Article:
As Japanese culture, food, and people continue to influence the world at a rapid pace, a strange issue for people who learn Japanese arises. When you have a conversation in English, with another English native speaker who has no knowledge about the Japanese language, what do you do when a Japanese word comes in?
Many Japanese words make their way into the typical native English speaker’s vocabulary.
But they come in sounding quite different from the original.
To an American visiting Japan, they want to drink Sah-kee (really Sah-keh), sing keh-ree-oh-key (really kah-rah-oh-keh), view a live keh-rah-tee (really kah-rah-teh) demonstration, and take a trip to Toe-key-oh (really Toe-kyo).
So what do you do?
Pronounce the words the way they are supposed to? Or pronounce the word the way it is mistaken?
Situation 1 – Common mispronounced words
For common words that have found their place as a permanent resident of English, I think most people tend to stick with the standard mistaken pronunciation version. Otherwise it may come off as pretentious.
Situation 2 – Uncommon Mispronounced Words
The next group of words relate to the foreigners that like Japanese food and culture but don’t know the language. These are the words people start to pick up at Japanese restaurants, TV, and movies.
Since many English native speakers may not know the word, it starts to become questionable whether there really is a need to use improper pronunciation.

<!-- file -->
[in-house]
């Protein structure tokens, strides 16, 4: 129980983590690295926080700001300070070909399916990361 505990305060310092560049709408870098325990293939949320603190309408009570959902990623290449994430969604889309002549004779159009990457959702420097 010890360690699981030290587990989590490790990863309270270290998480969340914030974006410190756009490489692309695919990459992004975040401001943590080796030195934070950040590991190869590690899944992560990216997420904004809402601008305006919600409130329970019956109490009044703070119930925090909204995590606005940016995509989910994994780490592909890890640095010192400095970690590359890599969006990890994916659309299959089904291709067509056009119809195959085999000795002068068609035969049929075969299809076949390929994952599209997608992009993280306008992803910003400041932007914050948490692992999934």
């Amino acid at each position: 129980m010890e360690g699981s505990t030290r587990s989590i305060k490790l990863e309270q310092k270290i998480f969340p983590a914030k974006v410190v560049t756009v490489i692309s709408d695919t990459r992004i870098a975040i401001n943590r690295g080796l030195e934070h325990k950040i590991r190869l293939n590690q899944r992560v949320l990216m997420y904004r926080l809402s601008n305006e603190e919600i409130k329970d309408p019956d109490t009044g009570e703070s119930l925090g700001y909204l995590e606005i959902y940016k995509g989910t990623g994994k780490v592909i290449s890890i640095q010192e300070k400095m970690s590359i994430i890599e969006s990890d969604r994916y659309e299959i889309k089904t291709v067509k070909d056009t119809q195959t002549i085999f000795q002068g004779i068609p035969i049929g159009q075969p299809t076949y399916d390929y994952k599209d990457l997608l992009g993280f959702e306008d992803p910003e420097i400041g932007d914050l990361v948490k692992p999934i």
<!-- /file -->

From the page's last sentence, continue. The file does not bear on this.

Situation 3 – Words which are new to almost any foreigner hearing them
This is when you introduce a Japanese expression or concept that doesn’t have a Western translation, and almost only those who know the language have heard of it.
Here it seems most accepted to use the real pronunciation.
Situation 4 – Names of Japanese people
This is a tricky one. Besides a few obvious major ones, it is hard to know what names are commonly mispronounced and what aren’t.
Also a name doesn’t really feel like a foreign word to most native English speakers despite the language it originates from.
And then what happens when you directly talk to a foreign born Japanese person or someone just fluent in English and the conversation is in English?
How big an issue is this really?
Bigger than you think, especially as your Japanese ability grows.
It’s an interesting struggle, because even if you don’t intend to pronounce the word correctly, when you hear the word 1000 times correctly, and only 50 times incorrectly, you naturally associate the correct way, and you have to willfully remember to say it wrong.
How do you approach the above four situations?
Founder of Jalup. iOS Software Engineer. Former attorney, translator, and interpreter. Still watching 月曜から夜ふかし weekly since 2013.